How to use serotonin to hack your productivity
It takes a lot of discipline to do something consistently — and it only takes a couple of missed days to completely destroy your streak.
Once that streak is broken, there may be a long period of time in between. Or you go on an extended indefinite habit or project holiday.
It happens to everyone. It certainly happens to me.
Over the past few months, I’ve been experimenting with an idea.
Sometimes, keeping up momentum is the easy part. It’s the bit when life hits you with the unexpected and you accidentally miss a day.
Or you just weren’t feeling it.
So you skip a day.
There’s nothing wrong with that. Every now and then you might just need a break. However, what I’ve discovered is that if you use the do-double-skip rule, you’re more likely to keep going at a particular task, habit or project.
The no-double-skip rule explained
The idea behind this is that you don’t skip out on a task, project or habit two consecutive days in a row.
This means you’re allowed to be working on the task every other day.
Sometimes we over-commit ourselves to the idea that we need to be working on something every single day. When we fail, we beat ourselves up over it. This reduces whatever emotional traction we’ve gained previously. It twists our perception and outlook, turning our victories into failures.
You don’t need that.
What you need is an understanding that it’s ok to skip a day or two — just not back to back. Sometimes you just need a mental or physical break from a particular task.
When you’re committed to doing something every day, it puts immense pressure on yourself to complete it. When you don’t, for whatever life-related reason, you’ve created a black mark in your brain against the activity.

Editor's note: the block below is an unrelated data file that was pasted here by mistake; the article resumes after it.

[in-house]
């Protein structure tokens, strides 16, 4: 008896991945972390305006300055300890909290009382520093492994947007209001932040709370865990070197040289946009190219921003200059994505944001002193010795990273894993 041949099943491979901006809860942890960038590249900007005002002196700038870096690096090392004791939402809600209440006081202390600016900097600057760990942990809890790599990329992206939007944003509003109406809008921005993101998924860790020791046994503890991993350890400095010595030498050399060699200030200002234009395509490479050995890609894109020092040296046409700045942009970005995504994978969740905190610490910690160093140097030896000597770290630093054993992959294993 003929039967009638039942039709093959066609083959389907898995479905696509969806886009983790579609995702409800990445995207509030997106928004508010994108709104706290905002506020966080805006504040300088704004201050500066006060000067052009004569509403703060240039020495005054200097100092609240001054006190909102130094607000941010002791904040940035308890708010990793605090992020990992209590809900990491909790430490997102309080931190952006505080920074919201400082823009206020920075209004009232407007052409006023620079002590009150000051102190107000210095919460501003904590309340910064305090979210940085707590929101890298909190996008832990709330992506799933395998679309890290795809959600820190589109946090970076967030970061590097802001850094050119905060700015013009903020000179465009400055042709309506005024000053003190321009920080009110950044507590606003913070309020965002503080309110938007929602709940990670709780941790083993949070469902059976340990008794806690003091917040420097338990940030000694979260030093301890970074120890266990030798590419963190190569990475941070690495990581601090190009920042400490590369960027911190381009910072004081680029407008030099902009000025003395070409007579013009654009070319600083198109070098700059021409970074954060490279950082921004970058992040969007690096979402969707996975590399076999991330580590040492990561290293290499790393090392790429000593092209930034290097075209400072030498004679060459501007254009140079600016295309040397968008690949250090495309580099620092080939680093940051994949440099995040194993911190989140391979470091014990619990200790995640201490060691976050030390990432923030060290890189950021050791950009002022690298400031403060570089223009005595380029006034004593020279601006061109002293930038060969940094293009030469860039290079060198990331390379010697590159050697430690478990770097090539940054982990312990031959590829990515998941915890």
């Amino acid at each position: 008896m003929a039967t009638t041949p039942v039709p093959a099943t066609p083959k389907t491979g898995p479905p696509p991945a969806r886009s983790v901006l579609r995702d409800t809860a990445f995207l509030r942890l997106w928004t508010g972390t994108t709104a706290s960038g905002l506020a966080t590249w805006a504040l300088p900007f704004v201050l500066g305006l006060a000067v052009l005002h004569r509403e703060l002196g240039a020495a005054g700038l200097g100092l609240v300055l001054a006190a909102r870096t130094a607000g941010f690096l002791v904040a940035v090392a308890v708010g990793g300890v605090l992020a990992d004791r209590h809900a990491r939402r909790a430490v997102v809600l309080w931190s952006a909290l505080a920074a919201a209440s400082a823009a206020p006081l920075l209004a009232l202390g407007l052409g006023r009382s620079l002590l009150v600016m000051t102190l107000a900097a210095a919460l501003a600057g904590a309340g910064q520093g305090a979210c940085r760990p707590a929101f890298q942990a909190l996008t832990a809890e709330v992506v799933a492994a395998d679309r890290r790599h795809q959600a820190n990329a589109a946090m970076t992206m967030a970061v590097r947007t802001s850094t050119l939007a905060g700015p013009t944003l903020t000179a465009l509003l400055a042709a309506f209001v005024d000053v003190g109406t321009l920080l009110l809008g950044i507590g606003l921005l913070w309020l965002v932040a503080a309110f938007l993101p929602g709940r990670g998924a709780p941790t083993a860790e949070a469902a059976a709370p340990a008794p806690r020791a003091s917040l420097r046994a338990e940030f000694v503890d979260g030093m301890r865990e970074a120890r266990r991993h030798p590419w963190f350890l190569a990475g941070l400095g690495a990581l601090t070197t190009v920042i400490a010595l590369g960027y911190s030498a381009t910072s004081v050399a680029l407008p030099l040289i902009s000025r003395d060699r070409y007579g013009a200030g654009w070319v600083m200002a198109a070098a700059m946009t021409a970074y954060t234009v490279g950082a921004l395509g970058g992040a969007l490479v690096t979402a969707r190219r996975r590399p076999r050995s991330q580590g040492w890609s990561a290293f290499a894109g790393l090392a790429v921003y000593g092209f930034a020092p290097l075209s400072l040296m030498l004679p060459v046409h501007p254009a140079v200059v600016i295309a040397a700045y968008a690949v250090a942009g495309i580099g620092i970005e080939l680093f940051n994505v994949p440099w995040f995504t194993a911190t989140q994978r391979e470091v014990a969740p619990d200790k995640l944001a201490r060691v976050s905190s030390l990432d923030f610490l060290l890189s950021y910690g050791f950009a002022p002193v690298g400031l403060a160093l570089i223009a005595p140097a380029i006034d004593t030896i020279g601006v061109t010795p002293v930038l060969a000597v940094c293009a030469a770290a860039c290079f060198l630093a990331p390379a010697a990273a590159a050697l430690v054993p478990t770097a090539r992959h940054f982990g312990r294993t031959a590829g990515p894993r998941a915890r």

You lose momentum because your mindset sets you up for accepting hiccups in routines as a failure.
But by using the no-double-skip day rule, you’re priming yourself with a different approach to goal setting and its perceived success.
We’re all lobsters
In Jordan Peterson’s book, 12 Rules for Life: An Antidote to Chaos, there is a section in one of the rules that talk about lobsters.
It turns out that when lobsters lose a fight, the serotonin level drops and pushes it down the hierarchy of lobster supremacy. It also turns out that humans share a common evolutionary ancestor with them.
Serotonin is a brain chemical that is often associated with feelings of happiness. In humans, it can be triggered and released via psychological perceptions or physical activity.
When we use the no-double-skip rule, you are transforming your relationship with the task, project or habit. Skipping a day is not viewed as a failure. Rather, it is accepted as part of the process, giving you the flexibility and mobility needed to complete your other tasks.
So rather banking your serotonin on the number of consecutive days, you also still get a boost when you skip a day. Your skip day also lets you have a break — something which might just be enough to get you up and running on your feet again.
It takes time to build a muscle
Our willpower to do something is like a muscle. Sometimes it gets tired. Sometimes it’s just not trained to do a particular task or habit.
When you give yourself permission for a day off, you give yourself permission to rest — something which we don’t seem to do enough.
There is a misconception that if you want to gain traction in anything, you need to work at it every single day.
The truth is, what you really need is to be consistent with it.
The frequency helps but it’s better to have a maintainable frequency over a long period of time vs. going all out in the beginning and then running out of steam a quarter of the way there — all because you didn’t give yourself permission to rest.
The act of sprinting, in the beginning, may feel like you’re making massive traction.
And when you start slipping in velocity, you start to beat yourself up.
Then your brain responds with less serotonin and the next you know, you’ve fallen off the bandwagon and joined all the lobsters that have done the same.
It’s better to be the smart lobster and pace yourself in your new habits and projects.